• mckbirdbks profile image
      Author

      mckbirdbks 5 months ago from Emerald Wells, Just off the crossroads,Texas

      Hello Peg - I think the term for the photograph necessary to fit her family and their children is panoramic. They strike me as a huge success with their family obligations and closeness. It is something I don't see everywhere.

      I am so glad, that your family shares that same spirit as Mary's and Joe's. You have always been someone I thought, 'got it right.'

      Thanks for staying with this series, as the number 3 appears in the title. I think there are 8 or 9 stories already in this third series.

    • Shyron E Shenko profile image

      Shyron E Shenko 5 months ago from Texas

      I love that we women can keep the men waiting and the men not knowing what to expect.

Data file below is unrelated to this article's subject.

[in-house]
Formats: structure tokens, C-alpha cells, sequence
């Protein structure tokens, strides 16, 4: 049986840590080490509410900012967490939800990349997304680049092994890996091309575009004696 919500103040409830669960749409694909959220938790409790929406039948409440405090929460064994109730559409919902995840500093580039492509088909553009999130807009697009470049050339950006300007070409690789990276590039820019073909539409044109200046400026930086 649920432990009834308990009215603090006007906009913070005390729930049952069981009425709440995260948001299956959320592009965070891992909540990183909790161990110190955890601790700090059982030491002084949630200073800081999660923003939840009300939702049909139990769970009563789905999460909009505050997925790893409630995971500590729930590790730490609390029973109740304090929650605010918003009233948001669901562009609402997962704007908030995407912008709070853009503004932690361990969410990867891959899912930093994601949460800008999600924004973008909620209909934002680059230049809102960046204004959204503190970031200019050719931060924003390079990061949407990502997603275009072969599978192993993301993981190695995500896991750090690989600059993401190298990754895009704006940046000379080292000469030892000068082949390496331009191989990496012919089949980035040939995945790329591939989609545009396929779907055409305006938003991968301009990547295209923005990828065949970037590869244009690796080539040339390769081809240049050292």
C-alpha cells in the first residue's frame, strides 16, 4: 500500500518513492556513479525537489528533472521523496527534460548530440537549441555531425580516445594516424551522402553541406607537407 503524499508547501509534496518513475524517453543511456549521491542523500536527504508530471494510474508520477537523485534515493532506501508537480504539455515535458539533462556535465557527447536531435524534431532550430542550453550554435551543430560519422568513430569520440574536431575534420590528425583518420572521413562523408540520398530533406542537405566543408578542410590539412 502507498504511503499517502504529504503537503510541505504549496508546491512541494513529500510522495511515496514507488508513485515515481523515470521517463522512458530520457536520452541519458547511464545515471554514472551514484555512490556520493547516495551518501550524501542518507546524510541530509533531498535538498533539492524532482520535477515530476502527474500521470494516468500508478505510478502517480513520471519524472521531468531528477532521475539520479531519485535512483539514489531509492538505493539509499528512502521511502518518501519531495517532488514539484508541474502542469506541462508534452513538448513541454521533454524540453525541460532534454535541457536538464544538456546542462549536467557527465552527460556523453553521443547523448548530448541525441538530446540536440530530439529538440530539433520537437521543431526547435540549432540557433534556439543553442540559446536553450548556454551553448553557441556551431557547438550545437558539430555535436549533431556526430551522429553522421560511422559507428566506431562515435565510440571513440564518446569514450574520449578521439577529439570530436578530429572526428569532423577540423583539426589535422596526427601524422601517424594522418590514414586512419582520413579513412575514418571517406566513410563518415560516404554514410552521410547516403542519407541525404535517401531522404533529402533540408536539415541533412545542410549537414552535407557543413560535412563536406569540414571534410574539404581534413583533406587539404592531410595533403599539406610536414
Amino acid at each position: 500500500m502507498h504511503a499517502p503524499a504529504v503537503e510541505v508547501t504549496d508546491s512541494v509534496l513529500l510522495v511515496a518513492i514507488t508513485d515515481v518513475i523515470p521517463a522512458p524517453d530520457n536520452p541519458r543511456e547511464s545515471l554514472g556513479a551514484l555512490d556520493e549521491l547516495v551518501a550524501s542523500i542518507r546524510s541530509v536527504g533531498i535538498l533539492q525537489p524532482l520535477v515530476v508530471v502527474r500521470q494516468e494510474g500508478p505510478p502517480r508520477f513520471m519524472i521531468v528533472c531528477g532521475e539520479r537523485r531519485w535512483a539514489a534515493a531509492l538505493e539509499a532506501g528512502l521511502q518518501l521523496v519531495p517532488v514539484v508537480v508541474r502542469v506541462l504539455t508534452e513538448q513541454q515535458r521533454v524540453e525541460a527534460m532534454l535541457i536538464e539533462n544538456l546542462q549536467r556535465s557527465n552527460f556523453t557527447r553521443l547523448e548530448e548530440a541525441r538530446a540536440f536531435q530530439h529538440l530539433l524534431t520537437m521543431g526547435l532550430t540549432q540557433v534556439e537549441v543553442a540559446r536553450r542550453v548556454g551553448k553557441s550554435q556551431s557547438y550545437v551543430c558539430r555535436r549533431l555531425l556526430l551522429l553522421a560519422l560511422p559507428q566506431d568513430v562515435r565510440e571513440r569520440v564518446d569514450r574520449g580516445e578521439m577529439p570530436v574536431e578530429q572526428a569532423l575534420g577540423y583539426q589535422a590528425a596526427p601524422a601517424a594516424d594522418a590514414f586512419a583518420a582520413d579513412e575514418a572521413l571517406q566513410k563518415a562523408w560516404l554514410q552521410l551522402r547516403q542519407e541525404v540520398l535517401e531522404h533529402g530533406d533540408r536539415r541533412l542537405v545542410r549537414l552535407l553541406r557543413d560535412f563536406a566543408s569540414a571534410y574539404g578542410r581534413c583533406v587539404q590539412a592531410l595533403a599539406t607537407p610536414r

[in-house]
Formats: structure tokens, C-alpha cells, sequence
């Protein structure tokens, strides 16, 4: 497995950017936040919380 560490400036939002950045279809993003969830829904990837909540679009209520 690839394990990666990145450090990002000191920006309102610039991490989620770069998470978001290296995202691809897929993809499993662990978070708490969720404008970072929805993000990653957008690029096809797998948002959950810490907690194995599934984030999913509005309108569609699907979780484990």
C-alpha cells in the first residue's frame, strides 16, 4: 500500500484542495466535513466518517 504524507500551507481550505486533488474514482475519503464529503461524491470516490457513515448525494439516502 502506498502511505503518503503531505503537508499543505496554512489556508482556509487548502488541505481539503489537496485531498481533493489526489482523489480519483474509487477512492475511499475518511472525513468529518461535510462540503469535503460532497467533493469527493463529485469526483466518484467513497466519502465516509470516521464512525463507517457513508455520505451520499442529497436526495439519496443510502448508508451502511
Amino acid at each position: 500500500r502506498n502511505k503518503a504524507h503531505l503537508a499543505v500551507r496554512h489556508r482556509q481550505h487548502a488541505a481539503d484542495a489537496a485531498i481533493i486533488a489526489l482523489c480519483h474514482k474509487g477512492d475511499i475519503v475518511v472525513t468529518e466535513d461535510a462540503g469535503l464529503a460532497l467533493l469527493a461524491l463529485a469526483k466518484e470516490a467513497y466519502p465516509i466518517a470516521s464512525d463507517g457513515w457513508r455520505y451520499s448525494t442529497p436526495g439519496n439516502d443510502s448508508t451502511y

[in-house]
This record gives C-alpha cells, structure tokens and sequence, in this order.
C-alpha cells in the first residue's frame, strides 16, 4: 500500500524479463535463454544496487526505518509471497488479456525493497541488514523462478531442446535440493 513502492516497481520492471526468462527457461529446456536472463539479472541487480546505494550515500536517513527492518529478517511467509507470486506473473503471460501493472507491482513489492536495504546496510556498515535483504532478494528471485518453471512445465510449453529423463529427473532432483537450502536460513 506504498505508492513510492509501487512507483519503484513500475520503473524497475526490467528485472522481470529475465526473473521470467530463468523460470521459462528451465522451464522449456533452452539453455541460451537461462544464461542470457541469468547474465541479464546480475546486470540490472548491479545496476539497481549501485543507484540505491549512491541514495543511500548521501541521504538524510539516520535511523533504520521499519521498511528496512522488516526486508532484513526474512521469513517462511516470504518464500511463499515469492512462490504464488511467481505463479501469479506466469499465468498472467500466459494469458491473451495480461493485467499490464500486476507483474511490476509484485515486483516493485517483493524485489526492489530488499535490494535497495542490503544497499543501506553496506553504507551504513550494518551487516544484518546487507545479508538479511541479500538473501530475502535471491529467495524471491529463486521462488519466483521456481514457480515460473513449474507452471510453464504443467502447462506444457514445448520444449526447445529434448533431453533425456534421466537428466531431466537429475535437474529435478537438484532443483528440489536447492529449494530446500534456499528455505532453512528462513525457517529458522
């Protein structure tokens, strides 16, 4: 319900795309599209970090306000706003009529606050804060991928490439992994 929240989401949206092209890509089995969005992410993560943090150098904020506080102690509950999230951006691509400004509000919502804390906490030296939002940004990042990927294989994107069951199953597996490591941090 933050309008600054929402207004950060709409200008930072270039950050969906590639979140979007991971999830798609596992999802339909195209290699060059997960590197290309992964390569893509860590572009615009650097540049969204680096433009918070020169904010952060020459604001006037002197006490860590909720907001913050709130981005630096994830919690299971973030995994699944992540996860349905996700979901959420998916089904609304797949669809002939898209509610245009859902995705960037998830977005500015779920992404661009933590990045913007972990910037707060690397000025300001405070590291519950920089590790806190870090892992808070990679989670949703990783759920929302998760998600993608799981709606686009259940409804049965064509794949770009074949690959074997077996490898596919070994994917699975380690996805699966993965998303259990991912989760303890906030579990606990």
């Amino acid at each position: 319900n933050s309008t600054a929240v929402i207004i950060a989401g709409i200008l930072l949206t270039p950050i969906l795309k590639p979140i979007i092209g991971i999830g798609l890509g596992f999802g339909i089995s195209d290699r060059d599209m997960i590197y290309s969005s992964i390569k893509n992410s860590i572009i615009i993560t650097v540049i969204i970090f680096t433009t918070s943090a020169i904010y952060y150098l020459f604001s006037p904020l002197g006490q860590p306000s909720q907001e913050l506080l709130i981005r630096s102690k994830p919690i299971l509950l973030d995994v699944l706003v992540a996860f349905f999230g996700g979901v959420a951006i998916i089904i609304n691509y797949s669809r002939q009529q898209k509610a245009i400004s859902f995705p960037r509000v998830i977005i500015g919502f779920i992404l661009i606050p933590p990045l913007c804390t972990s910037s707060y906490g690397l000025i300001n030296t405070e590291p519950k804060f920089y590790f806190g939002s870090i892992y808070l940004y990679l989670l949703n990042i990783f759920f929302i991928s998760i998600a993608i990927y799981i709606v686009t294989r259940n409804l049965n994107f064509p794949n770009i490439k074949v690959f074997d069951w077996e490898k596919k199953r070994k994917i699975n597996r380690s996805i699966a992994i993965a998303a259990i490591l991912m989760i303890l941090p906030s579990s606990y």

Fantastic story as usual, fantastic choice of songs, although Whitney did a good job, I prefer the original singer/writer Dolly Parton for I will always love you.

      Blessings always

    • mckbirdbks profile image
      Author

      mckbirdbks 5 months ago from Emerald Wells, Just off the crossroads,Texas

      Hello Shy - That whole 'wait for me' thing is widespread. Now, that you mention it, I think I just recently used the Dolly Parton version of this song. It must have some unclear meaning to me.

      Thanks for the visit.

      I'll publish another The carriage Driver 3 on Friday.

    • bravewarrior profile image

      Shauna L Bowling 5 months ago from Central Florida

      I love this story, Mike. Mary had no control over the circumstances that caused her and Joe's separation. Now the ball is in her court and she's going to play as she sees it.